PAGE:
Erdogan cuts short US trip before Muhammad Ali burial amid reports he was snubbed at funeral

Turkish President Tayyip Erdogan (R) departs following the jenazah, an Islamic funeral prayer, for the late boxing champion Muhammad Ali in Louisville, Kentucky, U.S. © Lucas Jackson
Turkish President Recep Tayyip Erdogan has promptly finished his visit to the US and will skip the final farewell to legendary boxer Muhammad Ali, amid reports that he had been refused permission to deliver a speech at the funeral and had been prevented from undertaking some religious rituals.

Erdogan attended a Muslim funeral for the boxer on Thursday and was expected to attend the final ceremony on Friday in Louisville, Kentucky, alongside other world leaders. But his office said that he left the US late on Thursday without giving any explanation, according to Reuters.

According to CNN Turk, during funeral prayers on Thursday Erdogan was not allowed to lay a piece of cloth from the Kaaba on the coffin while the head of Turkey’s religious affairs directorate did not receive permission to recite from the Koran.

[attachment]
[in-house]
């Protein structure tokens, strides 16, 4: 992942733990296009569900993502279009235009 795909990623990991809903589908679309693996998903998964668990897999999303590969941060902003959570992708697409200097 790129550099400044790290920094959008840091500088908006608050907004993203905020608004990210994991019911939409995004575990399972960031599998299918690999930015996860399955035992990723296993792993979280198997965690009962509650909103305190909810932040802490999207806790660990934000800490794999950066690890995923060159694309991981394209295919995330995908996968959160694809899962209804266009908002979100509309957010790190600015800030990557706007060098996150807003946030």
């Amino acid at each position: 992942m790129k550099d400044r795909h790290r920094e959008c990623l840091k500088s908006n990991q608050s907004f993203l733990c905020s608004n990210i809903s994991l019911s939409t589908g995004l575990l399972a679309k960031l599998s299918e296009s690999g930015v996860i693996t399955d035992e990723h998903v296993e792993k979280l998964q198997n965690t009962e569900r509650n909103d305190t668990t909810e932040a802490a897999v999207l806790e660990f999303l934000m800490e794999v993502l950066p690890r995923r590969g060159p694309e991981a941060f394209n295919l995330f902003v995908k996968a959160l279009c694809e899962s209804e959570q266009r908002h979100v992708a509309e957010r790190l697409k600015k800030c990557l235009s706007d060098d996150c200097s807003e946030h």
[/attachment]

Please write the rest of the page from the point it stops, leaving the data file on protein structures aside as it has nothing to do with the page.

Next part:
To make things worse funeral organizers took Erdogan off the list of possible speakers at the funeral allegedly due to time limitation, a report published by Turkey's Dogan news agency said.

The Turkish president however spoke at the dinner organized by Turks and other Muslims living in the United States on Thursday, where he called Ali a “voice of the oppressed.”

“The fact that he converted to Islam at the age of 22 in a country such as the United States and maintained his stance without diverting from the path he knew as right ... attracted our admiration,” Erdogan said, according to Reuters.

There were also reports of a quarrel between US secret service officials and Erdogan’s body guards over standing room, Dogan suggested.

The speculations have been denied by Erdogan’s office, which explained that the president had “completed his religious service” and decided to take off.

Three-time world champion Muhammad Ali, who died at the age of 74 in Phoenix, Arizona, joined the Nation of Islam, the black separatist religious movement, in his 20s, and then converted to Islam.